5, 9, 23, 51, and other numbers


We are now two months away from our next Thunderdome. How are we doing in regards with the objectives set for that milestone? You may recall from my last post the objectives:

  1. have no timeouts with a cut-off at 9s;
  2. have an empty critical bugs queue;
  3. getting a slot free on our ‘Next’ queue.

We practically achieved the first objective! Today, we lowered the hard timeout to 9s and this didn’t increase our number of daily timeouts. We don’t have zero timeouts yet. We still have a fair bunch of timeout bugs to fix. But we get on average 650 requests timing out in a day. That’s less than 0.01% of our traffic.

Critical bugs filed in the last 7 days
These remaining timeout bugs are part of our second objective. On that front, we are in a more difficult position. We have 259 critical bugs to close. That went up since last time! What went wrong? Well, we had less people working on critical bugs for once. That’s been fixed this week when the Orange squad rotated back on maintenance. We again have two full squads working on critical bugs. Second, we modified our OOPS reporting to show all timeouts happening, not only the ones occurring the most often. That resulted in about 30 new timeouts filed. (See the hight red bar at the start of the graph). Fortunately for us, the rate of new critical bugs is declining.  We are at about 23 on average in the last two weeks. That’s still high and some of those are related to JS regressions escaping to production because our Windmill test infrastructure is disabled. This means that 51 is now the magic number. We need to close 51 of these critical bugs per week to reach 0 by the Thunderdome. That was the number we closed in our best week, just before the number of people working on criticals was reduced. So we’ll also need to reduce the number of new critical bugs found each week to succeed here.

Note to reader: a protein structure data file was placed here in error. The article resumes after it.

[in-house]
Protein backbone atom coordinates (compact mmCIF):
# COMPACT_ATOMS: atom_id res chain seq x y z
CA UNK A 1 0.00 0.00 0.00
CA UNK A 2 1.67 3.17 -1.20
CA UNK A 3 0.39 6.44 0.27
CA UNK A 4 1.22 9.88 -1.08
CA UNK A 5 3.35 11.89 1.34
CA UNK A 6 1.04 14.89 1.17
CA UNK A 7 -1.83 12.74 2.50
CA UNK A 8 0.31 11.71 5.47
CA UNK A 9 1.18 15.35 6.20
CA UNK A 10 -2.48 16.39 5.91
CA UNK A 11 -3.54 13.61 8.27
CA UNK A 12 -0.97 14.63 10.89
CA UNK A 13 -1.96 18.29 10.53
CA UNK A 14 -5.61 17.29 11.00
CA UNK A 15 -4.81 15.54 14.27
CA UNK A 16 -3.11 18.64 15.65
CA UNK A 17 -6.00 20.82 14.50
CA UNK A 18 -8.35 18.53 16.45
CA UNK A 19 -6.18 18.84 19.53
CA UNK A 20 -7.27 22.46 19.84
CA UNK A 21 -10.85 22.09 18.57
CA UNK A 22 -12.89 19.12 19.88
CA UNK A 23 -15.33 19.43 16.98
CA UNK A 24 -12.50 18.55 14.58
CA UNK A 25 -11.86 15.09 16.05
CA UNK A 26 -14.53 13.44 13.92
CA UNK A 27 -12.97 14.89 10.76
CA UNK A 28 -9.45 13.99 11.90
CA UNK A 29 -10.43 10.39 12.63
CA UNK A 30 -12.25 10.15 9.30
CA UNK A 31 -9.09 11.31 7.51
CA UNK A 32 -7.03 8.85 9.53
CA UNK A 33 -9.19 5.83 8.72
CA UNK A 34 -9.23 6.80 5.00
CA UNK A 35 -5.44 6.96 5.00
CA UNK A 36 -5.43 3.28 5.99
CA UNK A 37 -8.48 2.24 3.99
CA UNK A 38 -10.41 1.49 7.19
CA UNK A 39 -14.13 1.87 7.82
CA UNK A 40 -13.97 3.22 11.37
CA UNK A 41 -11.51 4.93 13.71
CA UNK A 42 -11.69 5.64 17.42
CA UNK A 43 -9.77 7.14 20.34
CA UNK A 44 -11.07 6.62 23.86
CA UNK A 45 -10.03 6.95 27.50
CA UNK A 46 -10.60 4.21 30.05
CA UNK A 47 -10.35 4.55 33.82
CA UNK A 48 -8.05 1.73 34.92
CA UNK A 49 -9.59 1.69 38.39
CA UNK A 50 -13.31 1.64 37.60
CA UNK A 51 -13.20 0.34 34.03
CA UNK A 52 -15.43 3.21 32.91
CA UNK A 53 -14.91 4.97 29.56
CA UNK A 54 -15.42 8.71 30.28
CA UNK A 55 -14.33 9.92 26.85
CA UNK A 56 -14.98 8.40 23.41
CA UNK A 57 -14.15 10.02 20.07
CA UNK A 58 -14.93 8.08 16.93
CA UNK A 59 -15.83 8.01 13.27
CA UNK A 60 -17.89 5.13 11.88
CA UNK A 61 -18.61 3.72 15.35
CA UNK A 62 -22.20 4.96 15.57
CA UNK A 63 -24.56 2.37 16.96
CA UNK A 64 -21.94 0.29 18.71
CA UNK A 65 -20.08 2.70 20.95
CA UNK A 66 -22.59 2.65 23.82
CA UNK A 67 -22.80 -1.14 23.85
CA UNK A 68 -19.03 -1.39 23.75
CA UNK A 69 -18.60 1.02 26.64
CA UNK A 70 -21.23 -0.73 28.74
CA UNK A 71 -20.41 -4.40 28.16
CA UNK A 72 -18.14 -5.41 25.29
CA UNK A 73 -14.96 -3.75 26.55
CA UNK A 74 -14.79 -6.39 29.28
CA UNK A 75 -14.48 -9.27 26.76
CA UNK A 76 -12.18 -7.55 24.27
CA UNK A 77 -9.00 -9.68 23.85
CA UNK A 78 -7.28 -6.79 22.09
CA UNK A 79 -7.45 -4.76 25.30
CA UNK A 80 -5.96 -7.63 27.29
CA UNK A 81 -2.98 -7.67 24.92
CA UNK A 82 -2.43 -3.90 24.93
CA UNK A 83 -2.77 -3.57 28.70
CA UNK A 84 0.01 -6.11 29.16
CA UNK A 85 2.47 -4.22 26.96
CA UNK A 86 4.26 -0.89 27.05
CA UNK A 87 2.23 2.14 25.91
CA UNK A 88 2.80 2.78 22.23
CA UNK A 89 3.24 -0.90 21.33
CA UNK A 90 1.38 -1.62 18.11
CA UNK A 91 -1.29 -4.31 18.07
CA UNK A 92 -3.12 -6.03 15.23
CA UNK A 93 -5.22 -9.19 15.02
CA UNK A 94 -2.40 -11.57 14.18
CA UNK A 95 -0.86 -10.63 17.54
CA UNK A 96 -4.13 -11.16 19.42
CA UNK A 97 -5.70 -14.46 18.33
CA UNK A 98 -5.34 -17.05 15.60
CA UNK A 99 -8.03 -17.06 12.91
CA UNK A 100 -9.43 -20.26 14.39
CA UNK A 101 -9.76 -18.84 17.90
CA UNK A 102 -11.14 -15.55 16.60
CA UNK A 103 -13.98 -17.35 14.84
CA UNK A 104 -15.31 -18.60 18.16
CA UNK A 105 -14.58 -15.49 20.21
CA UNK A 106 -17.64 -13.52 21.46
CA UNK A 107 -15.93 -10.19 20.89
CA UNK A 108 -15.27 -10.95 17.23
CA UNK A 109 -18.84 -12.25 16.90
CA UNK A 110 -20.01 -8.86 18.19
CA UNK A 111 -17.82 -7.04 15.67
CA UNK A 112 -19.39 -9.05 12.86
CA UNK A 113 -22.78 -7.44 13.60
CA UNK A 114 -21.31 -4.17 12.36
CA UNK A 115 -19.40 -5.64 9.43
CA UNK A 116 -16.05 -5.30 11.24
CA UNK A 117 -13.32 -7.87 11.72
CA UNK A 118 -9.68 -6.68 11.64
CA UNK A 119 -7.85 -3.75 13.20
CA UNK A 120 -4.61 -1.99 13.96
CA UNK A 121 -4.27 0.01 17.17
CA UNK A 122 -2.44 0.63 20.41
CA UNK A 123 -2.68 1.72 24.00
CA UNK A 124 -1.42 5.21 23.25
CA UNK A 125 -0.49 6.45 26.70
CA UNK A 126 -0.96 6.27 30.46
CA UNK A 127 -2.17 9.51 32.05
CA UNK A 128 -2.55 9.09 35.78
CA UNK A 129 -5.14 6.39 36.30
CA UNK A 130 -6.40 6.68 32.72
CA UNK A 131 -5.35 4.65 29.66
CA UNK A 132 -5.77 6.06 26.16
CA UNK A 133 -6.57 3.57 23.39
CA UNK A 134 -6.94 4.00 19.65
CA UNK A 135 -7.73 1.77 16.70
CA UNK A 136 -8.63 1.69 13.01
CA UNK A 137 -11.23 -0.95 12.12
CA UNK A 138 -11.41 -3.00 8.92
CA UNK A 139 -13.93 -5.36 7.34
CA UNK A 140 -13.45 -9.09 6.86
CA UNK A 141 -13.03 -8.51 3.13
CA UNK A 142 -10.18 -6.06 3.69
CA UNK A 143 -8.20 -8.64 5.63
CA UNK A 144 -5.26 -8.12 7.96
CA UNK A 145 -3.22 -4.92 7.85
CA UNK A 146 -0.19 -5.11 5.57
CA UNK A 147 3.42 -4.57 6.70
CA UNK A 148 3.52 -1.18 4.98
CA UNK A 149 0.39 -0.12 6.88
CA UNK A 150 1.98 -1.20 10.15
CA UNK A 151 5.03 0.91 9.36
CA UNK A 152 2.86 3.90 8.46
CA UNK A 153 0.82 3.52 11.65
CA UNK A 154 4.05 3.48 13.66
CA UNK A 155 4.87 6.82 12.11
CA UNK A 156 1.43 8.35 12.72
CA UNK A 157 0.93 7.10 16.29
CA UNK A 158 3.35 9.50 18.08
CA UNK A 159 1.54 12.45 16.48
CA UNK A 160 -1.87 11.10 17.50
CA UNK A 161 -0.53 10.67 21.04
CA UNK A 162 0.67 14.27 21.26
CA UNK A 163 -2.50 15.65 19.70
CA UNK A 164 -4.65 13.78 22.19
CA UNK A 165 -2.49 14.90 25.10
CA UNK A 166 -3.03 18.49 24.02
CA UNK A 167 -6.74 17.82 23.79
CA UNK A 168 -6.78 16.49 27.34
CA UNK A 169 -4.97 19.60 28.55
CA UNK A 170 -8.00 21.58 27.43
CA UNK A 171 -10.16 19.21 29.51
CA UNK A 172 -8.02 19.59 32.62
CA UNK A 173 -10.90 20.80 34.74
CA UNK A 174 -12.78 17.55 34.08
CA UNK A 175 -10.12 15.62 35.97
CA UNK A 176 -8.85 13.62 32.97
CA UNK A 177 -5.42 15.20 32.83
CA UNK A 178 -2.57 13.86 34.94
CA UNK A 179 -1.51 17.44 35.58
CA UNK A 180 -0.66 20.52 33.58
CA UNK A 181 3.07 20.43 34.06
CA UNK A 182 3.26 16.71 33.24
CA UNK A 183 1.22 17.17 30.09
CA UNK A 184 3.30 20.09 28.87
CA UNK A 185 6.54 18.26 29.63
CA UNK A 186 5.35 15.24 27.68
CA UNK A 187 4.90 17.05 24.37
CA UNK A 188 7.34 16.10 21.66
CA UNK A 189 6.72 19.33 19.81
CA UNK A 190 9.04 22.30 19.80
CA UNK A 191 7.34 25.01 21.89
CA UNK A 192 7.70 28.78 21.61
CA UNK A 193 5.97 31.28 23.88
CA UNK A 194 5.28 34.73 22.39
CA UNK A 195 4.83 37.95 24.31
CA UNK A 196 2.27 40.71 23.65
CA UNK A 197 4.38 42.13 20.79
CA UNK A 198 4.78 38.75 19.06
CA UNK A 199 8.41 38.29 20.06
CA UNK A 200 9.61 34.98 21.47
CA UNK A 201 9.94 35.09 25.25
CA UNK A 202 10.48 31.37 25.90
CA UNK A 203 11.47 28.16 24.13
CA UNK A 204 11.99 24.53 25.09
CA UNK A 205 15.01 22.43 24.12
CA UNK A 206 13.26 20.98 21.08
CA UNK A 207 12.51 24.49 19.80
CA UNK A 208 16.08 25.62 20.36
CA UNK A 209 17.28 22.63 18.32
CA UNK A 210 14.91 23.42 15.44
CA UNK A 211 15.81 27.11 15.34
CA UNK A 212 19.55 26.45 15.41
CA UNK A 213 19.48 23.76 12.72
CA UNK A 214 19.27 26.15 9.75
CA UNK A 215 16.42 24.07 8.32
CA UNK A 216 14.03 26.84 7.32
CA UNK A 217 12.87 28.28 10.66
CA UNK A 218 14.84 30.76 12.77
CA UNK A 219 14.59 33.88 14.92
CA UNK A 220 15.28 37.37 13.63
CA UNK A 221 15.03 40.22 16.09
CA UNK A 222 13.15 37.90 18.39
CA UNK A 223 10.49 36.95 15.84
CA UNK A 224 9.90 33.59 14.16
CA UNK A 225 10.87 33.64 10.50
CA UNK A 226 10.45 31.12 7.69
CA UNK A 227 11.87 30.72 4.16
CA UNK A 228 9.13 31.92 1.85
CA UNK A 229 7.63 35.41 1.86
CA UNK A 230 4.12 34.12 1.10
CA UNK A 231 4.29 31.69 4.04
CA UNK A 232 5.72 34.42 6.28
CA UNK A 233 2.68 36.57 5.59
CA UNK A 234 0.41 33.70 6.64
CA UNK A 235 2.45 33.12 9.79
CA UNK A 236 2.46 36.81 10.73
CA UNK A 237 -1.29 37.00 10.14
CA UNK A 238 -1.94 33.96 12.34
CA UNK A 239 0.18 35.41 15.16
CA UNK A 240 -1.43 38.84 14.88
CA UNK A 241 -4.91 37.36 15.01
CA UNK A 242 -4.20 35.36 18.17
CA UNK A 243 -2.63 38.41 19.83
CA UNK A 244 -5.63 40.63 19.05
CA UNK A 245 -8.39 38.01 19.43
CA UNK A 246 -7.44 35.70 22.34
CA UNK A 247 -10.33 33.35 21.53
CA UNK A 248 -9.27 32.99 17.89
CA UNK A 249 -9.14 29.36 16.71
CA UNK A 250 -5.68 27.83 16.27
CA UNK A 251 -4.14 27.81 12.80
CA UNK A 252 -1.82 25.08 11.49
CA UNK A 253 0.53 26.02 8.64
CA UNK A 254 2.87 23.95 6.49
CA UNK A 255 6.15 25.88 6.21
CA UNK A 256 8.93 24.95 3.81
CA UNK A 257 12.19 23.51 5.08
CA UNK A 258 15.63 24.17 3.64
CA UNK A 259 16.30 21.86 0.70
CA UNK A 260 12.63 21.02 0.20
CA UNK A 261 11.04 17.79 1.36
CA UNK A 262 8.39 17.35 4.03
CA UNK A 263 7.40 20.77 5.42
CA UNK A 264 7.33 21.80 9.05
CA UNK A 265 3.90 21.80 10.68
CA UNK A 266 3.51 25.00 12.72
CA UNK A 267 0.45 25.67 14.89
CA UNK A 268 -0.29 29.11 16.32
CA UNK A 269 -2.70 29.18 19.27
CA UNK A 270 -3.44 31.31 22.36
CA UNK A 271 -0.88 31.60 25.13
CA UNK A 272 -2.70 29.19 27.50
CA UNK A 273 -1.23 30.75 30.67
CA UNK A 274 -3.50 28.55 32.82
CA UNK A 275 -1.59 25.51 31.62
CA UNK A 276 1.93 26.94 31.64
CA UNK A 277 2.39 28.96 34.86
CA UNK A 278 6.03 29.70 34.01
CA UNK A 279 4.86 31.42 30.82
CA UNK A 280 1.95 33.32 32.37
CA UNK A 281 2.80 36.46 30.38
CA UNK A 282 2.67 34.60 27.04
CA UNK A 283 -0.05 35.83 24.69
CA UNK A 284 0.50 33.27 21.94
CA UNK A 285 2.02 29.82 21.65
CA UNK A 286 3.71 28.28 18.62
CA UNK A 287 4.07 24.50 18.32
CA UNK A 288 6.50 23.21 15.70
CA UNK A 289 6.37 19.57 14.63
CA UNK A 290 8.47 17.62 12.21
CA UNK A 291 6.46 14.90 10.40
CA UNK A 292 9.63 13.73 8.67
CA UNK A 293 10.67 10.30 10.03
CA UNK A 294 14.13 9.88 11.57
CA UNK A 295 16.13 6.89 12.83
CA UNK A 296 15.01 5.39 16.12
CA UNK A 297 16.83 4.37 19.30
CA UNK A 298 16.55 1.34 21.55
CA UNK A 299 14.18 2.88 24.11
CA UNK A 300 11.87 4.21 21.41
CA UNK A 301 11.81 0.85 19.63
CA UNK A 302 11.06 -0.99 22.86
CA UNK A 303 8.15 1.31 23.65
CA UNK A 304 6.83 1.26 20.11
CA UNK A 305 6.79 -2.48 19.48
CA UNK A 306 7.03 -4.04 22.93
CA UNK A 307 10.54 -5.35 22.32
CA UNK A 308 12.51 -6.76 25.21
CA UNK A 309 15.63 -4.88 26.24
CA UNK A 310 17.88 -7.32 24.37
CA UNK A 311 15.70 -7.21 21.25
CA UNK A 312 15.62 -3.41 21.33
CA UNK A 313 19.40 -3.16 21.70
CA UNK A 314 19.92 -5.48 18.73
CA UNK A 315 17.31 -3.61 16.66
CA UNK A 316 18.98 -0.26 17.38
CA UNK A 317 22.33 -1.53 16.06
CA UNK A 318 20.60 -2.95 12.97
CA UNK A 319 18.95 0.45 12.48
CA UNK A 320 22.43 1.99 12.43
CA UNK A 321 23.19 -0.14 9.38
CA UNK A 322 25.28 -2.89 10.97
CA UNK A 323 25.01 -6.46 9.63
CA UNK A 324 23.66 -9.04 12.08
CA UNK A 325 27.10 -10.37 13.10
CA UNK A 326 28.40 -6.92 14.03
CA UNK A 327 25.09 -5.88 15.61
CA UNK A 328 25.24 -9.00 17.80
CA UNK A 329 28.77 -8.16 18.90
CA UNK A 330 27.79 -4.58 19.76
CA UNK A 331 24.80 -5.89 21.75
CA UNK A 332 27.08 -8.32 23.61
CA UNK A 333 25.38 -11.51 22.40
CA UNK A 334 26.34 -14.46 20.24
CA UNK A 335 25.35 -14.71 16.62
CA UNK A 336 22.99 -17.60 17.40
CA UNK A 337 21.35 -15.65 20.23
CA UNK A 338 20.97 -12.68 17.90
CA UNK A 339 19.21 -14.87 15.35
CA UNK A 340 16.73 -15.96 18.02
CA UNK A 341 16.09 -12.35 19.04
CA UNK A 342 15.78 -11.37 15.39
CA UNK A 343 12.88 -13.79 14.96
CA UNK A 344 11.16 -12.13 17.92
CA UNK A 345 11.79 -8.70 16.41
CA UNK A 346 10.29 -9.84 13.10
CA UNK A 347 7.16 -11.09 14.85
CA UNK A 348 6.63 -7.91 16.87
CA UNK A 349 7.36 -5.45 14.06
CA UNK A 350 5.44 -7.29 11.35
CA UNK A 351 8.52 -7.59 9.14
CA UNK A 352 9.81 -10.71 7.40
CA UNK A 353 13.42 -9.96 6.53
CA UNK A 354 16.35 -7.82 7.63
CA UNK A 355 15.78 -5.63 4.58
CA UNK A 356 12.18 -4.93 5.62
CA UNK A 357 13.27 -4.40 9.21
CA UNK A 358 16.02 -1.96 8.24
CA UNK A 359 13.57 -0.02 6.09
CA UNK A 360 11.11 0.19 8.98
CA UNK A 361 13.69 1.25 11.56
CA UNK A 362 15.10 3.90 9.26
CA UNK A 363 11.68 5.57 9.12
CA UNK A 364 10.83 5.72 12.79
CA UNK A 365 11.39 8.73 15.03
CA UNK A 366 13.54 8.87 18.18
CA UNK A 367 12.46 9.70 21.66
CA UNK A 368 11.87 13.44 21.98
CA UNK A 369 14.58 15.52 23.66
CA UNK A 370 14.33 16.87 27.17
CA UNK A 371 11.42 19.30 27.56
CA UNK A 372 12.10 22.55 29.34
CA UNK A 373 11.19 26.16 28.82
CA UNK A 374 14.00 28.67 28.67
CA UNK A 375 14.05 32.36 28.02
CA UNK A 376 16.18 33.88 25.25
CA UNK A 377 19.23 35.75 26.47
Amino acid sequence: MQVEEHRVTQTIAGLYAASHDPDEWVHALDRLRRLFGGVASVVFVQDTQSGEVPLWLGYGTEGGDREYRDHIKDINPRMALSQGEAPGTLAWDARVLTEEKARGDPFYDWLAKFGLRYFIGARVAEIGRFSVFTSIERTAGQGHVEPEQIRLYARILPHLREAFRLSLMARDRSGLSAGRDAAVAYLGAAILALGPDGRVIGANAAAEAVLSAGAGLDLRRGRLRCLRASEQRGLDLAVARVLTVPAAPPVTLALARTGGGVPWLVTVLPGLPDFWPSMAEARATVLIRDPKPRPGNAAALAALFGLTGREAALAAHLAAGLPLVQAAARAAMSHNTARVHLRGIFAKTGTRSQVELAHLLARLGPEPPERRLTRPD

Finally, on our last objective, like I already mentioned, the Orange squad switched back to maintenance. That’s because they completed the final bits of the project they were working on: Sharing translations between upstreams and Ubuntu. (Expect a blog post about it next week once everything is available to the general public.) That means that we need to complete 5 more projects to free a slot in our Next queue. That will be a stretch, but not impossible since of the two currently in progress, one should be completed in a couple of weeks and the other before the end of next month.  And two of the remaining ones are much simpler than what we have worked on until now.

I’ll post again next month to see how the final stretch looks like.

Photo by Aslak Raanes. Licence: CC BY 2.0.

One Response to “5, 9, 23, 51, and other numbers”

  1. Launchpad Blog Says:

    […] away from the Dublin Thunderdome and the stakes of the game have increased substantially since last time! At UDS, Jonathan announced he was willing to take a pie in the face if we achieved our 0 critical […]

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